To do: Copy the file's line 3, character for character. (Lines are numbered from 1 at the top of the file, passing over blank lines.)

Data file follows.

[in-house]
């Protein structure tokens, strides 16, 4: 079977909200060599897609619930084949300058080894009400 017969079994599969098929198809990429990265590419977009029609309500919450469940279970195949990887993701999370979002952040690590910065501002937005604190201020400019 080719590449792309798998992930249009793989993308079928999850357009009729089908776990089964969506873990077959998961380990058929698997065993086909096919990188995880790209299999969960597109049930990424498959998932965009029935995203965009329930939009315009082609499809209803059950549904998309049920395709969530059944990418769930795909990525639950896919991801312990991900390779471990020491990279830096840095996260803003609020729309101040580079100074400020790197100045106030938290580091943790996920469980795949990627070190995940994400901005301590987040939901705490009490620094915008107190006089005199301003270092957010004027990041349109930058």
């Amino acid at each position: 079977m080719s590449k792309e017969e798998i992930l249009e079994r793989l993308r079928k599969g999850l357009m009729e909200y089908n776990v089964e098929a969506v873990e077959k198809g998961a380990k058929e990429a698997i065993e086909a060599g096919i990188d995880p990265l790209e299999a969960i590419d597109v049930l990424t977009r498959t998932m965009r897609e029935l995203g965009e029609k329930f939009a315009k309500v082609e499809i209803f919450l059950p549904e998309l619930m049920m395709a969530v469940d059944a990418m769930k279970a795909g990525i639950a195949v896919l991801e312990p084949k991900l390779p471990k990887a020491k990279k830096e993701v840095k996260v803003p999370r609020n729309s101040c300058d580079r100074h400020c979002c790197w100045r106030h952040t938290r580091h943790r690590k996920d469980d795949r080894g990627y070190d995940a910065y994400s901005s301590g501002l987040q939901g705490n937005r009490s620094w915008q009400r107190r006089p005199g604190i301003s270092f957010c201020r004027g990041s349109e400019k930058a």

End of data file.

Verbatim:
């Amino acid at each position: 079977m080719s590449k792309e017969e798998i992930l249009e079994r793989l993308r079928k599969g999850l357009m009729e909200y089908n776990v089964e098929a969506v873990e077959k198809g998961a380990k058929e990429a698997i065993e086909a060599g096919i990188d995880p990265l790209e299999a969960i590419d597109v049930l990424t977009r498959t998932m965009r897609e029935l995203g965009e029609k329930f939009a315009k309500v082609e499809i209803f919450l059950p549904e998309l619930m049920m395709a969530v469940d059944a990418m769930k279970a795909g990525i639950a195949v896919l991801e312990p084949k991900l390779p471990k990887a020491k990279k830096e993701v840095k996260v803003p999370r609020n729309s101040c300058d580079r100074h400020c979002c790197w100045r106030h952040t938290r580091h943790r690590k996920d469980d795949r080894g990627y070190d995940a910065y994400s901005s301590g501002l987040q939901g705490n937005r009490s620094w915008q009400r107190r006089p005199g604190i301003s270092f957010c201020r004027g990041s349109e400019k930058a």